1

The naive solution is to generate the set of subarrays/substrings and check each for the property, but that is very inefficient. Is there a general algorithm that offers better performance without knowing more about the data or the criteria themselves?

The substrings would be defined as contiguous subsets. So for instance, "123" would give "1", "2", "3", "12", "23" and "123". The property could be anything about the values of the subset, for instance the product of the values (when converted to ints) is equal to some value.

  • It would depend on the property. The answer for the property "contains a 2" is different from the answer for "is a prime number". – Ivan Sep 9 '16 at 13:56
  • You need to exploit the specifics of the property you're interested in to beat the naive solution. – CodesInChaos Sep 9 '16 at 14:58
  • Could you elaborate on what kind of efficiency or performance you are looking for? Are you looking to reduce the time complexity, the space complexity, or looking for realworld reduction in time? If you are looking for the latter, making the implementation multithreaded and adding more processors as needed will reduce the real-world time significantly. Of course, if the original array or string is long enough, all the processors in the world wouldn't be enough to make a dent in the problem. – Miguel van de Laar Sep 9 '16 at 17:33
  • @MiguelvandeLaar The time complexity. – foobar1209 Sep 10 '16 at 2:21
  • In the "for what it's worth department" here is a discussion of the Ruby::Array#purmutation method along with the C implementation thereof. But I don't see anything algorithmically embiggening. – radarbob Sep 10 '16 at 15:26
6
+50

No, there is no efficient way to do this given the generality of your question. Since you haven't specified a class of properties, I'll let H be a cryptographic hash function into the natural numbers and let my property be "hashes to an even number under H".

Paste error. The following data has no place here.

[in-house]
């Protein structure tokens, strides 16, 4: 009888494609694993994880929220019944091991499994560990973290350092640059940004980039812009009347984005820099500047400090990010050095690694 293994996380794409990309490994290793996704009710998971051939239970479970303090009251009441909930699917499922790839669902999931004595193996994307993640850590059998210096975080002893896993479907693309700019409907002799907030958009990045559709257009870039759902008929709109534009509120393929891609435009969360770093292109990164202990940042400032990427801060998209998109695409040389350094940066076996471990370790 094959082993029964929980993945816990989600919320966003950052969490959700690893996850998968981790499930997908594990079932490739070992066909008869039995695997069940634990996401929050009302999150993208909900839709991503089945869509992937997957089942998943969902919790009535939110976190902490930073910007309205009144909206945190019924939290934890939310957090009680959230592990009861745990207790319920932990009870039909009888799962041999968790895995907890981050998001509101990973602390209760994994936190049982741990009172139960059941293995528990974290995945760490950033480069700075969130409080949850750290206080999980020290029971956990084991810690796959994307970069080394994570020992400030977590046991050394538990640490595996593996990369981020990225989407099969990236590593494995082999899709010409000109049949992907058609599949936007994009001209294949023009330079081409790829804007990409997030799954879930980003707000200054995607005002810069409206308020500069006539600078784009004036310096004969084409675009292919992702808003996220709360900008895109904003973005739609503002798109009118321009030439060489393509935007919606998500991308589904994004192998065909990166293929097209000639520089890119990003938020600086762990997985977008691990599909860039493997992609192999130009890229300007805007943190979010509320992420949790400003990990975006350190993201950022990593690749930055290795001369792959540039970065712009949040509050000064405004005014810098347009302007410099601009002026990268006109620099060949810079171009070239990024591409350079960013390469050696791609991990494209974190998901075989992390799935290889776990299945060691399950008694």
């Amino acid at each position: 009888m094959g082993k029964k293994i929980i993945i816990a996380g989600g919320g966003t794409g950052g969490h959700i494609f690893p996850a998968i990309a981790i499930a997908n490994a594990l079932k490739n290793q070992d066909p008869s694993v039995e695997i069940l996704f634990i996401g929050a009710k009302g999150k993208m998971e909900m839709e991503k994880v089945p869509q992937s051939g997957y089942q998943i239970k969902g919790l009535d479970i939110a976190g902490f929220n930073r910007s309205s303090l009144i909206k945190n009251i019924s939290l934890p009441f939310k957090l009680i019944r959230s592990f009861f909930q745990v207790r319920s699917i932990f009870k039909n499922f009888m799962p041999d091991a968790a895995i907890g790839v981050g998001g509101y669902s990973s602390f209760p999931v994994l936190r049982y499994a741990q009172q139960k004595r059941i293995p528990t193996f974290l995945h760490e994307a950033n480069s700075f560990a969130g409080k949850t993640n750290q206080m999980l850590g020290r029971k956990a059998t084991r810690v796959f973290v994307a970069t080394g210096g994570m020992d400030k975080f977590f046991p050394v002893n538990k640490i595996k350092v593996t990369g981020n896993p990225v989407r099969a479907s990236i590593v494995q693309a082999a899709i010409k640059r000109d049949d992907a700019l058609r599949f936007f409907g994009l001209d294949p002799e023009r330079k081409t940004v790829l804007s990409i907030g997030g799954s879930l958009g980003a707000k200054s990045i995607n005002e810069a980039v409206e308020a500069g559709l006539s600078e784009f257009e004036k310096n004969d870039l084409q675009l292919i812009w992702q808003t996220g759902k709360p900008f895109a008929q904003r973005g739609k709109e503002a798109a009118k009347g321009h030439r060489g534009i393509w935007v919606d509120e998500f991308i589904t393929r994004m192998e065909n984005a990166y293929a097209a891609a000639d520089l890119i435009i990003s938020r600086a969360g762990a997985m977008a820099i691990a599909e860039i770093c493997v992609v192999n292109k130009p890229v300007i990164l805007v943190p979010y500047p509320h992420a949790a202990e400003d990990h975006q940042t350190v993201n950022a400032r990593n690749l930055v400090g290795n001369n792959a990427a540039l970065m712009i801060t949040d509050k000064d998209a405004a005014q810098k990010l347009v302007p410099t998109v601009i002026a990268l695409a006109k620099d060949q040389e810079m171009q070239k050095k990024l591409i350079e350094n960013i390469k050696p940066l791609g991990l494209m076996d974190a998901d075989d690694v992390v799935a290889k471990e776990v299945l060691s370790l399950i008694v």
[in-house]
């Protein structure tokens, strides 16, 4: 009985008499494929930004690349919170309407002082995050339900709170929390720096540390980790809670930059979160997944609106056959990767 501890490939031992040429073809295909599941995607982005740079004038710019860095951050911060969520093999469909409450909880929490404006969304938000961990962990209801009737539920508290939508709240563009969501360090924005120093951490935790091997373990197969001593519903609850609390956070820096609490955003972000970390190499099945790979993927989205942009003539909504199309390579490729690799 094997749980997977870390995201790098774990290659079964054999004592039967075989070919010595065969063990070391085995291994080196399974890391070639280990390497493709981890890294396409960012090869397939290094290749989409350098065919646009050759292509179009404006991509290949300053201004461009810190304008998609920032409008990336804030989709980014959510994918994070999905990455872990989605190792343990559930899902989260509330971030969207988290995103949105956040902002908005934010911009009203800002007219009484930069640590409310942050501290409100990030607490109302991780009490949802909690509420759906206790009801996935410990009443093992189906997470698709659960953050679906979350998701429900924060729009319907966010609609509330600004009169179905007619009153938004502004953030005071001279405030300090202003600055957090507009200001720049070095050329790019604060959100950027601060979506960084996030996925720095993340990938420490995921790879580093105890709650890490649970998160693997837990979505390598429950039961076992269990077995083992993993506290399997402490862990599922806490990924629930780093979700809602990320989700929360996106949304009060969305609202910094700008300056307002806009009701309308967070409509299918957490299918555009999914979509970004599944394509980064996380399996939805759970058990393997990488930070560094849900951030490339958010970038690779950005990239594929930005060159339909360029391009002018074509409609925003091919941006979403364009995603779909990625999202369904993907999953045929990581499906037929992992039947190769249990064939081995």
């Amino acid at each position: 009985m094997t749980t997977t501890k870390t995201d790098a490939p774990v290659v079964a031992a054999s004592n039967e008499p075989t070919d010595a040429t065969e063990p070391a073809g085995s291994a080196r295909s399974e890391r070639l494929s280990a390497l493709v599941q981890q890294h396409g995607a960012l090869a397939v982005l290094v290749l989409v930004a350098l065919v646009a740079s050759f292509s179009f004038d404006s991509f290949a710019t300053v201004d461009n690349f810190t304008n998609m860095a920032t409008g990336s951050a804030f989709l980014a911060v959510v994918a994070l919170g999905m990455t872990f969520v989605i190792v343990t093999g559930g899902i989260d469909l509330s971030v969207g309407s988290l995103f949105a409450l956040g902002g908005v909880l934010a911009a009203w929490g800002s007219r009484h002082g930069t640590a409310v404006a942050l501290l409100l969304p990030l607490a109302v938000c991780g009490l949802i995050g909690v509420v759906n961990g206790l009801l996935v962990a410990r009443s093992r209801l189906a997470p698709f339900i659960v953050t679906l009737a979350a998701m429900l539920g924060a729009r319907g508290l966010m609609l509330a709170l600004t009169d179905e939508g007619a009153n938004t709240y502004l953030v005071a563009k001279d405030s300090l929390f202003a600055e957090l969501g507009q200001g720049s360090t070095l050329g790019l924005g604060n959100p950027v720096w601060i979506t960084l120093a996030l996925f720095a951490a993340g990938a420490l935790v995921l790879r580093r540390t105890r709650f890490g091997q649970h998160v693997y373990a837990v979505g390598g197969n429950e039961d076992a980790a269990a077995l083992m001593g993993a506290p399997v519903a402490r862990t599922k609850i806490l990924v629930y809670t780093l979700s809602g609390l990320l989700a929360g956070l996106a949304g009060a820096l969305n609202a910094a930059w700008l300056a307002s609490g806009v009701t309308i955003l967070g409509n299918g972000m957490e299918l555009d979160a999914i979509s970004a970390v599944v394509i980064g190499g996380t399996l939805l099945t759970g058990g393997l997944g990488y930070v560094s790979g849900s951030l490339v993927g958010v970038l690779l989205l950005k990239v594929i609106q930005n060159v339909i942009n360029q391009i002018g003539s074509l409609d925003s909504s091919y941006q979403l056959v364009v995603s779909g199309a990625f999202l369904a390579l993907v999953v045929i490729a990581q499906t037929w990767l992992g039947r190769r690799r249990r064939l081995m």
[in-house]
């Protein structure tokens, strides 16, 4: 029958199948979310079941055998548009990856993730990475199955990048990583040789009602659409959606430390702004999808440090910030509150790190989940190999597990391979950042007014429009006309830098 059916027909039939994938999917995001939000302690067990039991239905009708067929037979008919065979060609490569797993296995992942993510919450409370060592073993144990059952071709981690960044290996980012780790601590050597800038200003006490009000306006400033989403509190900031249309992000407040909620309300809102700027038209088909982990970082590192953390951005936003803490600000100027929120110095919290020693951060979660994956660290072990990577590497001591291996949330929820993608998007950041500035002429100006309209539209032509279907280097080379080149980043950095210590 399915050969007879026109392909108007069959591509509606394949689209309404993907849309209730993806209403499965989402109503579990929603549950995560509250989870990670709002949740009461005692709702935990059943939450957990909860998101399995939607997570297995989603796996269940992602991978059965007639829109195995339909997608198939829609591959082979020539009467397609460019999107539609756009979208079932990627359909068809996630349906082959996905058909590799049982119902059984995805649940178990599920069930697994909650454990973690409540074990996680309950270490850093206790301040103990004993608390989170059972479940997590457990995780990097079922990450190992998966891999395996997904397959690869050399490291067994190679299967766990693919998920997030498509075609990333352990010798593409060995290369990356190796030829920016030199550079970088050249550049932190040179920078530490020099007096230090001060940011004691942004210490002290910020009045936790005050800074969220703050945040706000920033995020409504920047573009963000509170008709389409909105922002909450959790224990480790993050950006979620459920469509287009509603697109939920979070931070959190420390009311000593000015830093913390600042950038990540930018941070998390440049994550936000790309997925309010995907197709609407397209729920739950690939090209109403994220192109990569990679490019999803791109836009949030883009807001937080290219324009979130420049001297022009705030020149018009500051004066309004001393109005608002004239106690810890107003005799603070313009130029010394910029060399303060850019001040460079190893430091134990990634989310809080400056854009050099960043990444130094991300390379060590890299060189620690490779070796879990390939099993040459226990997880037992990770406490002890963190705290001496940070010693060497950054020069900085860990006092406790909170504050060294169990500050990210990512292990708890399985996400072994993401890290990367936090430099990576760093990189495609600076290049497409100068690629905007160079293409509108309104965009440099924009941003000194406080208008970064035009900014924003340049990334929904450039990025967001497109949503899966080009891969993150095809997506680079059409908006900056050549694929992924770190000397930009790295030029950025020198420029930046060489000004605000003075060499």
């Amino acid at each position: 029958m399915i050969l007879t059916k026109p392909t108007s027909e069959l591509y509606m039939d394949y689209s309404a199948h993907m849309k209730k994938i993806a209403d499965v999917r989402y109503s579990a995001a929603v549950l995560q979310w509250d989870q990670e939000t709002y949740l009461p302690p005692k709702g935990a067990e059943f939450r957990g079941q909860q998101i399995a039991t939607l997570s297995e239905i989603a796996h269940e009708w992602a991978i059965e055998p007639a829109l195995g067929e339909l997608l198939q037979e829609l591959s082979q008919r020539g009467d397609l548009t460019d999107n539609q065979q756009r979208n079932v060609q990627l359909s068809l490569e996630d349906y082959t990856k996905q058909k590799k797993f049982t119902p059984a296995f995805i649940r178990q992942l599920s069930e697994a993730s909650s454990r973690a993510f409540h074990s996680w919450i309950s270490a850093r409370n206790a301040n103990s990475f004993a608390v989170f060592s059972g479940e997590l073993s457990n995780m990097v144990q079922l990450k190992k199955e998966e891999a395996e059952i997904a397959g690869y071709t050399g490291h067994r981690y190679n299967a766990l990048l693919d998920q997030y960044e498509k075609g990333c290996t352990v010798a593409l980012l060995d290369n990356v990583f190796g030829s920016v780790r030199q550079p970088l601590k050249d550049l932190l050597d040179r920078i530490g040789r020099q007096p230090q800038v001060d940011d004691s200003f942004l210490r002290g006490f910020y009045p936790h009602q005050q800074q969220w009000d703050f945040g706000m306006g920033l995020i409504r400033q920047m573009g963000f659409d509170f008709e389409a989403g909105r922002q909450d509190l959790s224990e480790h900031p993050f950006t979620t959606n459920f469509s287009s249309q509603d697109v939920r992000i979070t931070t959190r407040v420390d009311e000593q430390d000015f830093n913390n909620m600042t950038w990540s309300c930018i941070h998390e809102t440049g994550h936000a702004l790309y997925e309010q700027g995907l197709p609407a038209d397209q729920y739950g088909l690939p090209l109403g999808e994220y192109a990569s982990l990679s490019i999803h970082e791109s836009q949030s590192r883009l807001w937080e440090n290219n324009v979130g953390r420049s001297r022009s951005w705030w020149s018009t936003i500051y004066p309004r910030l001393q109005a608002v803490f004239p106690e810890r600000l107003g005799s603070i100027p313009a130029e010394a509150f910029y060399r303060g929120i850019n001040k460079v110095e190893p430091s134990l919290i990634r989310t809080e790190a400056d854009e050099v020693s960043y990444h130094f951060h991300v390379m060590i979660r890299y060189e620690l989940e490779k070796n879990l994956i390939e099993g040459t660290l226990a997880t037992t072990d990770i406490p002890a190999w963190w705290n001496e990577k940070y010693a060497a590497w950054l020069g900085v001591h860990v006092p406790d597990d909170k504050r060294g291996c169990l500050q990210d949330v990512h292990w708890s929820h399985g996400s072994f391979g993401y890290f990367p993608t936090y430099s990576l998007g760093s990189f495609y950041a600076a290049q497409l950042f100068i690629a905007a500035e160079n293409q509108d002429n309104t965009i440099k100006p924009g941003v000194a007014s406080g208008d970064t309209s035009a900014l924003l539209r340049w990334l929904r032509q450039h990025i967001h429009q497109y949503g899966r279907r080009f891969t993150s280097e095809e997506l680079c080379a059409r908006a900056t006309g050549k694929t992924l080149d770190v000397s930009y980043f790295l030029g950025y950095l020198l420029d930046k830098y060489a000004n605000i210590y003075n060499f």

We're assuming that H is difficult to invert (and that such functions exist), so the only way to tell whether a substring hashes to an even number is to hash it. To find the set of substrings that hash to even numbers, you must hash all of them. This is arbitrarily expensive, since I haven't specified H.

2

Data never just appears out of nowhere - it always comes from somewhere.

The most efficient way to determine the number of subarrays or substrings that have a certain property, is to have a "current count for property" that is updated whenever data/subarrays/substrings are created, are modified, are deleted, etc.

  • 2
    For real world situations, this is often a good approach for creating caches or indexes incrementally, but from the theoretical point of view of the actual question, this still generates the set of all subarrays or substrings. – Doc Brown Sep 7 '16 at 6:28
  • I agree, but is there some efficient way if you're just given the set of data? – foobar1209 Sep 8 '16 at 16:03
0

Assuming "if a string does not meet the condition, any of its substrings will not either", the solution could be close to the naive one. All you have to do is start checking the long substrings and if the condition is not met, skip checking the substrings of that substring:

private void Analyse(string s)
{
    for (int i = 0; i < s.Length; i++)
    {
        string sub = s.Substring(i);
        // do your stuff with the substring to analyse here,
        // break if the condition is not met

        for (int j = 0; j < sub.Length; j++)
        {
            string sub2 = sub.Substring(0, j + 1);
            // do your stuff with the substring to analyse here,
            // break if the condition is not met
        }
    }
}
  • Which is exactly what I did by starting out with "Assuming...". The accepted answer may be the only correct one but it is pretty useless to the OP so I figured this could be helpful. – Martin Maat Sep 10 '16 at 8:37
  • Thanks for the concern. Zero votes so far (up or down). I'll take my chances :-). – Martin Maat Sep 10 '16 at 17:52

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